While pursuing her acting career, Lincoln founded the Brennan Gould Acting Studio with colleagues who had trained at Yale. Here, she began to develop courses that would later influence the APU’s BFA in acting curriculum. Soon after starting the studio, Lincoln received an invite from a friend to lead a workshop on auditioning at APU. “I loved it. I instantly fell in love with the students and I was thrilled that it led to me getting to teach a class as an adjunct instructor at APU,” she said. Lincoln enjoyed teaching while still pursuing her acting career for a few years, but after having two kids, she decided to become a full-time educator. “I didn’t train to be a professor, but I realized pretty early in my acting career that I wanted to teach. I learned a lot at SMU, but there were so many things they didn’t teach that I learned through experience on Broadway and in LA that I wanted to share with my students.”

Lincoln’s faith played a major role in her choosing to teach at APU. When looking at colleges for herself, Lincoln didn’t seriously consider any Christian universities because their theater programs weren’t nearly as strong as their secular counterparts. “Even years later after I had kids, I thought it was a shame that there wasn’t a Christian university with an acting program that I’d want to send my kids to one day,” she said.

“Looking back, I saw APU as a great place to develop a premier Christian theater arts program. I think our incredible faculty, staff, and students have made that happen. I believe we are one of the leading Christian acting programs in the country.”

APU Theater Arts has received numerous accolades in the last two decades, including having the West Coast premiere of Aaron Sorkin’s To Kill a Mockingbird in 2019, before the show even launched a national tour. APU was also selected as one of only five universities in the nation to receive the rights to perform Andrew Lloyd Weber’s The Phantom of the Opera after the Broadway production closed in 2022. “I have friends from other top acting schools across the country who ask me how we got these shows at a private Christian school,” Lincoln said. “All of us in our department know that it’s God using our proximity to LA and this particular group of people to create exceptionalism in His name.”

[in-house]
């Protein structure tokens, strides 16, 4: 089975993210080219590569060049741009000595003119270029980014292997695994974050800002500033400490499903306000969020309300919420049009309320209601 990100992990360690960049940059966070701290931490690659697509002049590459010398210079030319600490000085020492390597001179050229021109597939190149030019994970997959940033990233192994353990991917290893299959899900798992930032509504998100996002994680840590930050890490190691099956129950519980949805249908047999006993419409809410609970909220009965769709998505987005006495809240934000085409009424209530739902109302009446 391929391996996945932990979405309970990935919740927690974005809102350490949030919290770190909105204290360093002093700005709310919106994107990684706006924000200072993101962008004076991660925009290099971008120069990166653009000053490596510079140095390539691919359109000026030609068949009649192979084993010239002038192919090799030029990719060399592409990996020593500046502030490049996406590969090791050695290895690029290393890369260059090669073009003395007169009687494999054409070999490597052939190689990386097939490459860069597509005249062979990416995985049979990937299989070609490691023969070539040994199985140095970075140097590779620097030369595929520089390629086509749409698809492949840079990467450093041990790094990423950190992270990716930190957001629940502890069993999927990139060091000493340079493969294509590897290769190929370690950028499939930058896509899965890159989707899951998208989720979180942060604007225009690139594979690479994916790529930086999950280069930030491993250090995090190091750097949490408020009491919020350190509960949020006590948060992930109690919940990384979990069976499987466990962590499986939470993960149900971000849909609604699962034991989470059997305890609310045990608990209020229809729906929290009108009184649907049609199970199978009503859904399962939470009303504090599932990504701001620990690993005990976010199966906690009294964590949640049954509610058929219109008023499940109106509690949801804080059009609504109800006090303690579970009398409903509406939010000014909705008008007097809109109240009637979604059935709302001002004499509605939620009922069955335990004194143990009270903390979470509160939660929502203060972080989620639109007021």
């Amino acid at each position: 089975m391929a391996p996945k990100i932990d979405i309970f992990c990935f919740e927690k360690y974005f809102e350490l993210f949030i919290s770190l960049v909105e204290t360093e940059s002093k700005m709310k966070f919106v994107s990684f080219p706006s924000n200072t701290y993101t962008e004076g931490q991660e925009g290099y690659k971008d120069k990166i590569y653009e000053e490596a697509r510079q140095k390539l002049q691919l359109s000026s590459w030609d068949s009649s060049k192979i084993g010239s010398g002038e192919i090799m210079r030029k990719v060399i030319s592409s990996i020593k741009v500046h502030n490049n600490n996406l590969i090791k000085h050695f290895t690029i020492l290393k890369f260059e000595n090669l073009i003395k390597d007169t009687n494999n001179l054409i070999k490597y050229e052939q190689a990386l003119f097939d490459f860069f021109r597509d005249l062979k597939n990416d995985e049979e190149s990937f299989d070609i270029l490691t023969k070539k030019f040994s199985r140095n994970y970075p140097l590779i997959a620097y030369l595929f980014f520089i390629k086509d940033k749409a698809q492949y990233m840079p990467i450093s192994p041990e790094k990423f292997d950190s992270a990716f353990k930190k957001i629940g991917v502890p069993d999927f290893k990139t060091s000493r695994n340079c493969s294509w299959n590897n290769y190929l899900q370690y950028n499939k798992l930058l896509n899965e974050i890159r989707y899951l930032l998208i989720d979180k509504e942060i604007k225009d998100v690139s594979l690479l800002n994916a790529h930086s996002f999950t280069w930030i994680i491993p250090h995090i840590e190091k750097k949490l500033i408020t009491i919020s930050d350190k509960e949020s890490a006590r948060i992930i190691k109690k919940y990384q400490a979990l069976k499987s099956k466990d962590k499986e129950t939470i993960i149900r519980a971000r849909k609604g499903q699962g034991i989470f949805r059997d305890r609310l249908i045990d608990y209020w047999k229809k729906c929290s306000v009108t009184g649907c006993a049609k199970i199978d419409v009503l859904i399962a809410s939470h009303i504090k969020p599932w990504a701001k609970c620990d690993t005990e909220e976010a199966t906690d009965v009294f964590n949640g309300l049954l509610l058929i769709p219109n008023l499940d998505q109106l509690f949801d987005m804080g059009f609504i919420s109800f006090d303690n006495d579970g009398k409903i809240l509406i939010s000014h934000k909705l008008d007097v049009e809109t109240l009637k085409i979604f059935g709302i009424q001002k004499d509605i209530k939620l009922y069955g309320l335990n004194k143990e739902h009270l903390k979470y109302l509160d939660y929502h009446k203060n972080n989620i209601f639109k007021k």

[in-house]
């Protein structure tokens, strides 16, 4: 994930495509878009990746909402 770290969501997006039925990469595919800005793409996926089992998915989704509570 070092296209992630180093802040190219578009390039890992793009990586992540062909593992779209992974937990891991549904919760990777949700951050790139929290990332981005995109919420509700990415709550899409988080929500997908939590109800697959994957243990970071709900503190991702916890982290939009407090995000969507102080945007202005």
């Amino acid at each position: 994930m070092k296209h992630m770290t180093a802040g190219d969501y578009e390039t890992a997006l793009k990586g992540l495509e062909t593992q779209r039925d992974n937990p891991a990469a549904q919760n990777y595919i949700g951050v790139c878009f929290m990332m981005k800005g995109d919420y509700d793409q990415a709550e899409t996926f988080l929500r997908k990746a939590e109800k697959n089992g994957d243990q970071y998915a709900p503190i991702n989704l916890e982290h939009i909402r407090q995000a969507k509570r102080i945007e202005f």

Perhaps the accomplishment that Lincoln is most proud of is the development of the Industry Showcase at Warner Bros. Studios. Held in April each year, the BFA Showcase allows graduating APU seniors to perform in front of dozens of talent representatives and industry agents. Students share monologues and present a web series so agents can get a sense of their acting skills on the stage and screen. “We were one of the first programs in the country to create a unique BFA industry showcase like that. Most schools only highlight their MFA students. We had 50 talent representatives sign up for the Showcase last year, which is incredible,” Lincoln said. “It led to 70 percent of our students getting called to meet with an agent, and 50 percent of them got signed.”

APU alumni have gone on to star in numerous TV shows, movies, and even Super Bowl commercials. Lincoln loves seeing her students succeed in the industry, testifying to the training they received at APU. “It is exciting to see our students using their talents to be difference makers for Christ.”